I guess you could contact the people who build/sell the carbidizer and ask them if grade makes any difference. Might even be able to buy the grade that works best directly from them.
 

EdCaffreyMS

"The Montana Bladesmith"
Whew...... I don't know Darrin. I did one of my old EBKs, which has a 2 3/4" blade, actual hands on time was only about 3-4 minutes for a single side of the edge (I only did about 1/4" from the edge up), but I had to stop and cool the blade a couple of times in water....It was getting too hot to handle, and I was worried about wrecking the temper. I'll tell ya straight up, it looks ugly on a blade. :)
 

KenH

Well-Known Member
Yep, sure does look ugly on a blade. I just did one edge of my folder. I did the secondary bevel which is only 1/16" wide which I covered completely. After finishing there was a nice burr on other side. I touched that side to a fine stone, then touched to a leather. Doesn't shave, but it will cut strips from typing paper - "IF" you're careful. Not anywhere I'd think of as suitable, but it does cut. Let's see how well it holds up - if don't like it, won't be much trouble to remove on 2X72".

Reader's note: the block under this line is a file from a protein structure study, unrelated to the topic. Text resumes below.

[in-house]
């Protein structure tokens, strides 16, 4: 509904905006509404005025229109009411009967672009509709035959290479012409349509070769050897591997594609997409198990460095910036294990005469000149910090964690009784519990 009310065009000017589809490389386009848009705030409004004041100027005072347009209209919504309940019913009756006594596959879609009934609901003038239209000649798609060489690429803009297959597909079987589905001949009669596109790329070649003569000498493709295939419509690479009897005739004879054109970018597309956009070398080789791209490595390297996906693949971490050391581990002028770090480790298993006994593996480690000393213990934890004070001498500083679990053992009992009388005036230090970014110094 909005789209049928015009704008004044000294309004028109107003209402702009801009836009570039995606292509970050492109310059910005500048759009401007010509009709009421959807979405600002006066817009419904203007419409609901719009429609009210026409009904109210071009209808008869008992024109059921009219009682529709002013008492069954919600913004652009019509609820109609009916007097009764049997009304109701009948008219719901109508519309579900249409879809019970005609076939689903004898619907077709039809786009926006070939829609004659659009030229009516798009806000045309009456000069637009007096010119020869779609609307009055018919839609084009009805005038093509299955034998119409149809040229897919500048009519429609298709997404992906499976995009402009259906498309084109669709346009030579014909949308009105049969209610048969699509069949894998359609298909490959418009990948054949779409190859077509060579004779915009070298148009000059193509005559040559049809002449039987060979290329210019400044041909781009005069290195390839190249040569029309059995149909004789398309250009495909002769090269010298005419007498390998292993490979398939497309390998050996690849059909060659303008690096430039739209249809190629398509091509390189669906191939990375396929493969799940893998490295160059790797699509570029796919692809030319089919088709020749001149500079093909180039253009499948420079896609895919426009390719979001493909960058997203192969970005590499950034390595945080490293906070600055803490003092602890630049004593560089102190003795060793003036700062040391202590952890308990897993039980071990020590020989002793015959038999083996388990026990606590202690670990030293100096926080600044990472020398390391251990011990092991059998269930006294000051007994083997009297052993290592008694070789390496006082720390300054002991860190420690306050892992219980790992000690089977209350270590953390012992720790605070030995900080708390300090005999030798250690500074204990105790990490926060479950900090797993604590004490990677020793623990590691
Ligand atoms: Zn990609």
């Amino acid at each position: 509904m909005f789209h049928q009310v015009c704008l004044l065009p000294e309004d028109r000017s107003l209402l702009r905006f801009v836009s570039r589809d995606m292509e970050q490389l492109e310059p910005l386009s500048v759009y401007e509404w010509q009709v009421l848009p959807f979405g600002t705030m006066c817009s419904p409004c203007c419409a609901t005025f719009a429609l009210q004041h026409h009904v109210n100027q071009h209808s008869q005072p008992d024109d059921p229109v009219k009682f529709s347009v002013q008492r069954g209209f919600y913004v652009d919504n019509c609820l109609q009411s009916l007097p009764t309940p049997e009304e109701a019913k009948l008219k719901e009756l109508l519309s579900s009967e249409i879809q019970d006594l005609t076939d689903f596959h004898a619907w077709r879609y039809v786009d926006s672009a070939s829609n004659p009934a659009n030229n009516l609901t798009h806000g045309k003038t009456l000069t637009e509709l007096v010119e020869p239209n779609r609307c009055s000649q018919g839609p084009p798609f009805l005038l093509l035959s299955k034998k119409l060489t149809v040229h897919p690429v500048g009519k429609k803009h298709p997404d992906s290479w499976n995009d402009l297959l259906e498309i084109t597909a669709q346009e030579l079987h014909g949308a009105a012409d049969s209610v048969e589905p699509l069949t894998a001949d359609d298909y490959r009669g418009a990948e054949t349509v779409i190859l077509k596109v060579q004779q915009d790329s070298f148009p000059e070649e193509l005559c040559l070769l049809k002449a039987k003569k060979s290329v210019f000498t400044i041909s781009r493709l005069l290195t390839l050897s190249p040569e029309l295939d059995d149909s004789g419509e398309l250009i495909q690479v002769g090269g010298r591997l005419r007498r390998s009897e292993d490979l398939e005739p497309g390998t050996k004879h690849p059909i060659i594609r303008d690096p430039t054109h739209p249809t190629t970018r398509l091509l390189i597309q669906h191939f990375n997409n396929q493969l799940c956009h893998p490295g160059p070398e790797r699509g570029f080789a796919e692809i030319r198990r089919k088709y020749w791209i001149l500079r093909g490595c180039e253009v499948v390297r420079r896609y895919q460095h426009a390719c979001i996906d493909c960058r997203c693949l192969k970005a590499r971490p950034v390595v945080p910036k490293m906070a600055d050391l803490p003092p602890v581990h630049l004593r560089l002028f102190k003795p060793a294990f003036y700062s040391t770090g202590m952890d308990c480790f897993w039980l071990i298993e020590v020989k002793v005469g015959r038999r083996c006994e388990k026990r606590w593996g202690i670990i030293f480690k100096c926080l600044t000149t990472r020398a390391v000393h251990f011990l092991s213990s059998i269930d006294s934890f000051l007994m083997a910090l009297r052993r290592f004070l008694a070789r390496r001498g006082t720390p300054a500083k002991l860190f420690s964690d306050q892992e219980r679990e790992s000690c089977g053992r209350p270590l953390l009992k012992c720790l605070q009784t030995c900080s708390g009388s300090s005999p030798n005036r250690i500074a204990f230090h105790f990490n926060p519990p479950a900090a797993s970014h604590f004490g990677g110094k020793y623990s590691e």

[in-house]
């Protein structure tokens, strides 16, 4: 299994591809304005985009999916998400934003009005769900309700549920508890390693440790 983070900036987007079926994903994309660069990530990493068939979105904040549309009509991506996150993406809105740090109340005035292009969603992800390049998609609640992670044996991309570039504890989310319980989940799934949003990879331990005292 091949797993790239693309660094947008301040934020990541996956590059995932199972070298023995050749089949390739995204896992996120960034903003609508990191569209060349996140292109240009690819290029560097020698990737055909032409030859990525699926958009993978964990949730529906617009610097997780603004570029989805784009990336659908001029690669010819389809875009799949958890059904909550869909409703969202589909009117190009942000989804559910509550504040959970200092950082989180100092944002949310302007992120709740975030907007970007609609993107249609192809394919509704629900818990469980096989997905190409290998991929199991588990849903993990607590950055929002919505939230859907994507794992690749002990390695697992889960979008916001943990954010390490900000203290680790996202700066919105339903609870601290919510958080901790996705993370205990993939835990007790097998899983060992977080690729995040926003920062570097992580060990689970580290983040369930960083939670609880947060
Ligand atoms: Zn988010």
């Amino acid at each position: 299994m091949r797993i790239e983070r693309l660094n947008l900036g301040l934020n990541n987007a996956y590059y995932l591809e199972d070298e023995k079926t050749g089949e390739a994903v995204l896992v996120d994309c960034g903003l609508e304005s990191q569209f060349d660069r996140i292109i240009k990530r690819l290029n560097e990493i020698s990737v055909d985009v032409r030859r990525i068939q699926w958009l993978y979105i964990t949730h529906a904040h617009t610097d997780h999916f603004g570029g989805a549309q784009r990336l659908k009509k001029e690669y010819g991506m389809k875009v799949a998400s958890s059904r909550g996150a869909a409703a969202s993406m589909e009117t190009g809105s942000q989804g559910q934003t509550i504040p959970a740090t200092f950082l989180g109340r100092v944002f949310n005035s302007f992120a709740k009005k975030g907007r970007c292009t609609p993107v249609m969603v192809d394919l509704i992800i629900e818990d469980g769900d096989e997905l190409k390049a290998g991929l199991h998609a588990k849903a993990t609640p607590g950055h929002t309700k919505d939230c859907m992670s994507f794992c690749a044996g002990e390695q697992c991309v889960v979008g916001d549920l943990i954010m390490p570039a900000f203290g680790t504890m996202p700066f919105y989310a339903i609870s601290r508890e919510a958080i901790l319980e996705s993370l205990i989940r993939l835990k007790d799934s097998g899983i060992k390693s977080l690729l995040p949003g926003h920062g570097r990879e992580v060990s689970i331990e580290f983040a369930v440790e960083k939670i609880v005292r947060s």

Ken H>
 

stezann

Well-Known Member
Is a rough surface desirable for a lock face? does it gall the tang face and just "invert" the sticky mechanism?
 

Bailey Boat

Well-Known Member
Ed, when you say "Dremel vibratory etcher" are you referring to the engraving tool they make?? That's my guess but want to make sure..
 

C Craft

Well-Known Member
Hows about some pics here or perhaps a video. I want to understand more about the carbidzer you are building, as well as what you are using it for! I am not sure I want for doing blade edges but I can see how it might be useful for wear surfaces!!!

Seriously I would love to see a video of how it is put together as well as seeing it used!!!
 

EdCaffreyMS

"The Montana Bladesmith"
I'll try to get some video of it...... it might be a couple of weeks, as I'm knee deep in getting ready for the KC show. The main use for me will be facing titanium locks on folders..... Ti liners are notorious for being "sticky". I've already done 3 Ti framelocks with the carbidizer......no more sticky locks! :) Still lots of experimenting to be done..... right now I'm using a broken end mill for the carbide, and have played a little with various power settings.......but am far from being sure about everything. :)